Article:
I wasn’t entirely sure what to expect upon arriving at one of the final rehearsals of Attempts on her Life before the run starts at the BT on Wednesday. The tantalising trailer and posters have given nothing away of the complexity of this performance of Martin Crimp’s play, which is often branded “in-yer-face” theatre. What I found was a highly driven, talented cast working towards what has the potential to be one of the best shows in Oxford this term.
Director Archie Thompson talked me through the creative process involved in transforming Crimp’s script into a piece of working drama. Faced with seventeen scenes, an unspecified setting and an unknown number of characters, Thompson, in collaboration with the cast, have prized apart the dialogue and given it setting and context. Six characters find themselves in a dystopian big brother-esque competition where a bodiless voice barks numbers and scene titles over the sound system. Going on this and a single prop per scene the characters are left to improvise, fighting against each other for the most compelling performance to avoid ejection from the competition. Quite what this would mean for the characters was not specified, but the energy and at times desperation the actors put into their character hinted darkly at terrifying consequences.
The scenes vary wildly in scale and tone from a series of poignant monologues delivered to an answerphone machine to a macabre dance routine to a ghastly parody of a charity advertising campaign. The latter was a particularly interesting example of the way this play leaves the audience guessing: Cassian Bilton and Mary Higgins verbally torture the suffering Maddy Walker, yet the full impact and meaning of the dialogue does not come until seconds before the end, leaving me shocked when it did. Watching this, you cannot help but draw parallels with modern mass media culture and the dehumanising, destructive effect that it is having on our real-life relationships. The similarities with reality TV shows are clear, which ought to force the audience to realise the warped view of the world fed to us via television and the internet where suffering and pain is presented as entertainment. Indeed, if audiences do not leave Attempts guilty and aware of their own complicity in this, through going to a play that advertises itself as being about “pornography, ethnic violence, terrorism and unprotected sex”, what, the play seems to ask, can be the future for morality and humanity?
Such a play where the actors are always visible to the audience requires constant commitment and visible responses from the characters, which I felt was conveyed effectively. Even from the few scenes I saw, I got the impression of a bullying camaraderie between Calam Lynch and Mary Higgins’ characters (none of the characters are ascribed names) and victimisation of Imo Reeve-Tucker, creating interesting undertones that flow through the separate tableaux and add an extra dimension of meaning.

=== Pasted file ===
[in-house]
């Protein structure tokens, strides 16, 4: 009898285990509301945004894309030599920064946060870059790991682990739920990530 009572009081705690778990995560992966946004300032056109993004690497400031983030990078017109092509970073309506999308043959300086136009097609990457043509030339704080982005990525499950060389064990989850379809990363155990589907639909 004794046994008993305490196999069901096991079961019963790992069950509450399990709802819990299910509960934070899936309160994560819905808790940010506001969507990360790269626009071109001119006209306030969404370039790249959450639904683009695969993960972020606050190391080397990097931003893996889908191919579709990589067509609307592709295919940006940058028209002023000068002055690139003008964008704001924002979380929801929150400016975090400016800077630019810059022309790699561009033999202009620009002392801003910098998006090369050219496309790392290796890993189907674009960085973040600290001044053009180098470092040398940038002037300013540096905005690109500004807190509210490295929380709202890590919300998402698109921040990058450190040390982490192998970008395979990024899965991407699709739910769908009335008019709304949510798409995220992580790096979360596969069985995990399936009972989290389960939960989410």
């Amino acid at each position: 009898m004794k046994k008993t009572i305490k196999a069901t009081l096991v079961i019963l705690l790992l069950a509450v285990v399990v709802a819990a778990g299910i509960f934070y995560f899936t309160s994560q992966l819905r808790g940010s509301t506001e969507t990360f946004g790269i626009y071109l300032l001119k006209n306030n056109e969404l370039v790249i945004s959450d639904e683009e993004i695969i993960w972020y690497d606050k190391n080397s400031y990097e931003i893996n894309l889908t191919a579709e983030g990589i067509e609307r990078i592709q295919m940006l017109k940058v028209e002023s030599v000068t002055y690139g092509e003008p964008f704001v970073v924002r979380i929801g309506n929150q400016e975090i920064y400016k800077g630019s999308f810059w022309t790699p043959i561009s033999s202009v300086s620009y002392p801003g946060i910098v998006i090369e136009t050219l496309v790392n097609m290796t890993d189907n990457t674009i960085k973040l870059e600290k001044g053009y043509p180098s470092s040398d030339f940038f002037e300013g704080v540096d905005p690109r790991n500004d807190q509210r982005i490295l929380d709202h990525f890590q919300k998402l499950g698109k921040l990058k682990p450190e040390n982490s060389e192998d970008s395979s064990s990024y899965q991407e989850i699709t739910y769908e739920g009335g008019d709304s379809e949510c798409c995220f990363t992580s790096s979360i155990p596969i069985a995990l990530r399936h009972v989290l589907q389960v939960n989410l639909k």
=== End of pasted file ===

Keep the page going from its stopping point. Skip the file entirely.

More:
The nature of the quickly changing scenes demands huge dexterity of the characters to adapt to different moods. This was especially well played upon by Maddy Walker who began a scene brushing away her tears from the previous one yet already in a new character. I was also fascinated by the layering of characters possible with such a format, as the audience have to follow the new characters set up in each scene whilst trying to unpick the six characters underneath them that are revealed steadily as the tension of the situation corrodes their ability to maintain a veneer of self-control.
The only thing I didn’t quite understand from the scenes I saw were the references to Annie, who appears to be somehow integral to the play without ever being present. Her name is repeatedly called without any clarification of how the characters all seem to have conflicting ideas of who she is, if they even know her at all. However, Thompson suggests this is the essential enigma of the play that is designed to let the audience reach their own conclusions and engage us on a deeper level than if a definitive answer was provided. It will be interesting to see how my own speculations change after the real performance.
Already powerful without props and costume, I look forward to seeing Attempts in the BT with lights and music, which will be crucial in generating the sinister game show atmosphere. I am also excited to see how they use the black-box theatre space, which lends itself to a play addressing dark themes and suggesting entrapment in a game that cannot be simply left. Altogether a dark, knotty, yet expertly performed piece of theatre, Attempts on her Life is definitely not one to miss!
Attempts on her Life will be on at the BT Studios from 7th – 12th March (8th Week)